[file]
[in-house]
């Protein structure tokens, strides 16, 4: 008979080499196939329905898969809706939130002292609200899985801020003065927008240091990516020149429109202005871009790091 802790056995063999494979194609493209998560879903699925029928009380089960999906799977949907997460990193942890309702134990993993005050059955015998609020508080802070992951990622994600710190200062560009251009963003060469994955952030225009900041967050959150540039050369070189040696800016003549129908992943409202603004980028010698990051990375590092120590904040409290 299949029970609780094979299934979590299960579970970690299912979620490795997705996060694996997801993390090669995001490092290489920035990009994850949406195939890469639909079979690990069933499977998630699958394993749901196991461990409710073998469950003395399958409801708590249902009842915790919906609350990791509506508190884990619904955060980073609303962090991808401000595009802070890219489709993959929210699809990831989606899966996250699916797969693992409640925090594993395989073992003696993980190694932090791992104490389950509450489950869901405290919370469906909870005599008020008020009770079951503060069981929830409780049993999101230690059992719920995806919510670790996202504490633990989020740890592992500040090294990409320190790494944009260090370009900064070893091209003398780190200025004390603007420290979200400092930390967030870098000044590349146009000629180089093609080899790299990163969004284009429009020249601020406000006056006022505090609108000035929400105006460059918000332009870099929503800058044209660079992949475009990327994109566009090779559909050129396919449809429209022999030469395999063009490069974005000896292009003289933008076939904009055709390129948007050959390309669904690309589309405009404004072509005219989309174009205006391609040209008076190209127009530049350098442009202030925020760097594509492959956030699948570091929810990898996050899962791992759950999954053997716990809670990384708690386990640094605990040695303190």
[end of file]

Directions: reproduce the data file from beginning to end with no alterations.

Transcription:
[in-house]
């Protein structure tokens, strides 16, 4: 008979080499196939329905898969809706939130002292609200899985801020003065927008240091990516020149429109202005871009790091 802790056995063999494979194609493209998560879903699925029928009380089960999906799977949907997460990193942890309702134990993993005050059955015998609020508080802070992951990622994600710190200062560009251009963003060469994955952030225009900041967050959150540039050369070189040696800016003549129908992943409202603004980028010698990051990375590092120590904040409290 299949029970609780094979299934979590299960579970970690299912979620490795997705996060694996997801993390090669995001490092290489920035990009994850949406195939890469639909079979690990069933499977998630699958394993749901196991461990409710073998469950003395399958409801708590249902009842915790919906609350990791509506508190884990619904955060980073609303962090991808401000595009802070890219489709993959929210699809990831989606899966996250699916797969693992409640925090594993395989073992003696993980190694932090791992104490389950509450489950869901405290919370469906909870005599008020008020009770079951503060069981929830409780049993999101230690059992719920995806919510670790996202504490633990989020740890592992500040090294990409320190790494944009260090370009900064070893091209003398780190200025004390603007420290979200400092930390967030870098000044590349146009000629180089093609080899790299990163969004284009429009020249601020406000006056006022505090609108000035929400105006460059918000332009870099929503800058044209660079992949475009990327994109566009090779559909050129396919449809429209022999030469395999063009490069974005000896292009003289933008076939904009055709390129948007050959390309669904690309589309405009404004072509005219989309174009205006391609040209008076190209127009530049350098442009202030925020760097594509492959956030699948570091929810990898996050899962791992759950999954053997716990809670990384708690386990640094605990040695303190």